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At Mind Matters News: For Ants, Building a Bridge Is No “Simple” Task


Richard Stevens notes that there is nothing “simple” about designing neural systems and the computer systems to receive and interpret neural sensory inputs:

Researching for my previous Mind Matters article about bird and bee biological software, I came across a short piece at Quanta Magazine entitled “The Simple Algorithm That Ants Use to Build Bridges.” Really, a “simple” insect algorithm? Intriguing.

Eric Cassell’s book, Animal Algorithms (2021), reveals the complex and intricate hardware-software systems enabling bird and insect procedures for migration, building nests and structures, social cooperation, and navigation. Grounded in engineering training and experience, Cassell shows that animal algorithms must be designed top-down starting with a goal, fashioning the data input sensors, developing the necessary procedures, and implementing them in software to direct hardware. Yet the Quanta Magazine piece reported that Panamanian army ants’ procedures for building bridges of living ants is accomplished using a “simple algorithm.”

The problem the army ants must solve: crossing gaps and holes appearing in the path of a migrating ant colony. The Quanta piece reports research suggesting the ants deploy an algorithm with these basic elements:


Buried within the Quanta piece’s common verbs like “detects” is one whale of a lot of hardware and software. To “detect a gap” requires first the sensory hardware. The army ant needs a fully functional neural system with the sense of touch, probably smell, and perhaps some vision. There is nothing “simple” about designing neural systems and the computer systems to receive and interpret neural sensory inputs. Human scientists and engineers have labored for decades working on how to fashion neural-like hardware.

Richard Stevens,For ants, building a bridge is no “simple” task” at Mind Matters News (November 30, 2021)

Science media must describe the living ant bridge as “simple.” To deal with the true state of affairs would just raise too many questions.

Here’s an example:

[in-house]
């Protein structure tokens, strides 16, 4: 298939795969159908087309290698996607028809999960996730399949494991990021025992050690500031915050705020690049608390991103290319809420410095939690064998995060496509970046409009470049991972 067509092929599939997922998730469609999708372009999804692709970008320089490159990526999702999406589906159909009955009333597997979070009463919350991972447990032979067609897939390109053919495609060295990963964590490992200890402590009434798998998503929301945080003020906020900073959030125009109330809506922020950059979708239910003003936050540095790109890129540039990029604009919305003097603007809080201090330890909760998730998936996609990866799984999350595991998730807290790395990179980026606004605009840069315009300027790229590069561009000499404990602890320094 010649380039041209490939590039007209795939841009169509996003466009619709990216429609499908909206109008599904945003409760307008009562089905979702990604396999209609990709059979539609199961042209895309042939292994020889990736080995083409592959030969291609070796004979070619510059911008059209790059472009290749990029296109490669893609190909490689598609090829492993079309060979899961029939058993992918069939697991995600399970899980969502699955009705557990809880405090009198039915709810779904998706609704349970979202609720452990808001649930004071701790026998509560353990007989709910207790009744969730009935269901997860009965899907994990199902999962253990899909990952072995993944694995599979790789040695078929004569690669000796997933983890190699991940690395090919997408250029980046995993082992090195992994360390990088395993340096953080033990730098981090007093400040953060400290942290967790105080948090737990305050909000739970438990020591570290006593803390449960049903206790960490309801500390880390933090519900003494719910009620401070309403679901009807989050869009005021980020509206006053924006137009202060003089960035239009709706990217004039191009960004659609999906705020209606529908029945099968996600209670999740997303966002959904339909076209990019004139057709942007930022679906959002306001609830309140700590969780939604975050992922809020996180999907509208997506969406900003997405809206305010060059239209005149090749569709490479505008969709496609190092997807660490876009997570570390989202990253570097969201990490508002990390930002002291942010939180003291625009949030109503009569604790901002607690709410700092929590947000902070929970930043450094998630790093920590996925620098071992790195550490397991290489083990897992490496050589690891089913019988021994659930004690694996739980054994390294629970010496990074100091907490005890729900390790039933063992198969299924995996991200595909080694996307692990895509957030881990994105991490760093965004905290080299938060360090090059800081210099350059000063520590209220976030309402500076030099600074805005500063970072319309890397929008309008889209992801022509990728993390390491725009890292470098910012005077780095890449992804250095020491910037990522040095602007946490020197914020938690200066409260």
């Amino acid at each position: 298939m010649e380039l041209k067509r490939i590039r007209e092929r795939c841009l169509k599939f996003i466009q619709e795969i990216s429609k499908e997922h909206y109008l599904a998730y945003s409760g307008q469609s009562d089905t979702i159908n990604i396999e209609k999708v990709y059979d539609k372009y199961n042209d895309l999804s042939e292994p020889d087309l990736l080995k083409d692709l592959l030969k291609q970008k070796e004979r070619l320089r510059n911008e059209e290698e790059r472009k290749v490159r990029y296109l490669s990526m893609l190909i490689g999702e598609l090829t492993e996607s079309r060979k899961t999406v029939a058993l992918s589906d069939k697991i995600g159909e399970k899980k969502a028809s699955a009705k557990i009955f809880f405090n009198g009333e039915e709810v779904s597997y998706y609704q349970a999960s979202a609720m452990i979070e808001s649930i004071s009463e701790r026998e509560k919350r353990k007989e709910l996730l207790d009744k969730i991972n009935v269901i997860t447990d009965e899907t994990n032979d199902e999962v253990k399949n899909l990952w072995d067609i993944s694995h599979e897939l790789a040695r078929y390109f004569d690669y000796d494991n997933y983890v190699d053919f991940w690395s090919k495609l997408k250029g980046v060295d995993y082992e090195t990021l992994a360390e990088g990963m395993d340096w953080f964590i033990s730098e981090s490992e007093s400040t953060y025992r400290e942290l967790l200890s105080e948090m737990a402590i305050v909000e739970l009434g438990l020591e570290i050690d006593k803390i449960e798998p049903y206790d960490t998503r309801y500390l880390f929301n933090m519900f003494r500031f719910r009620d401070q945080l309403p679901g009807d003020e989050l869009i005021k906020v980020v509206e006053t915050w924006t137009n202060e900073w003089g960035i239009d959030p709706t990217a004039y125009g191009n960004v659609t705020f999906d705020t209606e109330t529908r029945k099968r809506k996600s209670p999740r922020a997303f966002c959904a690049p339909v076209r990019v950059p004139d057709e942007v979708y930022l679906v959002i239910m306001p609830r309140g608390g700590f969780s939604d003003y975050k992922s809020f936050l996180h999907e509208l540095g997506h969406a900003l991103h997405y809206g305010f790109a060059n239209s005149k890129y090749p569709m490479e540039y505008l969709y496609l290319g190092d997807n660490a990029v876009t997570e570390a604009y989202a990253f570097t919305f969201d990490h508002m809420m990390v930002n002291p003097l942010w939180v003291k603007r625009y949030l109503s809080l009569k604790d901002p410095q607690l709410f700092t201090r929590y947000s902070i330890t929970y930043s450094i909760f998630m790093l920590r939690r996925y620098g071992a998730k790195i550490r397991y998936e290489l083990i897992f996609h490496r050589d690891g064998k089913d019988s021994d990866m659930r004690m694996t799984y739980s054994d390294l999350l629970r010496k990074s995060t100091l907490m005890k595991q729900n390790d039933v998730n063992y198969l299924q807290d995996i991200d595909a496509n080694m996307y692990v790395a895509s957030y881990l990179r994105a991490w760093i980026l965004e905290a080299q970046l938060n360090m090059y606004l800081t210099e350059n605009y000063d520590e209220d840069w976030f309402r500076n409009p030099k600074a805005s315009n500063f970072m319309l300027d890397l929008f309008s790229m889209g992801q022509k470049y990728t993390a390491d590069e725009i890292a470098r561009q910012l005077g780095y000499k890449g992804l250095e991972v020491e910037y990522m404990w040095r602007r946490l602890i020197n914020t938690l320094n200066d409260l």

Read the rules of the algorithm at For ants, building a bridge is no “simple” task.

Takehome: The Quanta piece promotes a notion that software algorithms are “simple.” To the contrary, it would take an army of engineers to do what ants do instinctually.

"Simple" programs, like "simple" bridges, are built on a huge scaffold of OS, BIOS, CPU, capacitors, resistors, plastics technology, gold-mining and gold-processing technology, laser technology, etc, etc, etc. We can get a lot done with three lines of code because millions of people have worked together to enable those three lines. The earliest example of this misunderstanding happened in 1914 when John Hammond invented a mechanical phototropic animal. It had selenium cells on both sides, and controlled two motors from the ratio of light sensed by the selenium cells. A brilliant analog device, before tubes and transistors. It was viewed as "simple" by biologists, who spent many years running experiments on live animals. They assumed that animals were equally simple. They covered one eye of an insect, assuming that the legs on one side would "slow down" just as Hammond's circuitry slowed down one motor. The bugs did walk in circles at first, but then figured out how to reach their destination with one eye. Hammond's invention was built by a brilliant mind with a purpose, on a technological superstructure that was a bit shorter than the modern version. It seemed simple because the biologists weren't looking at the purpose behind the scaffold. They also missed the bug's purposeful navigation. A good account of Hammond's "mechanical dog": https://books.google.com/books?id=hOA6AQAAMAAJ polistra

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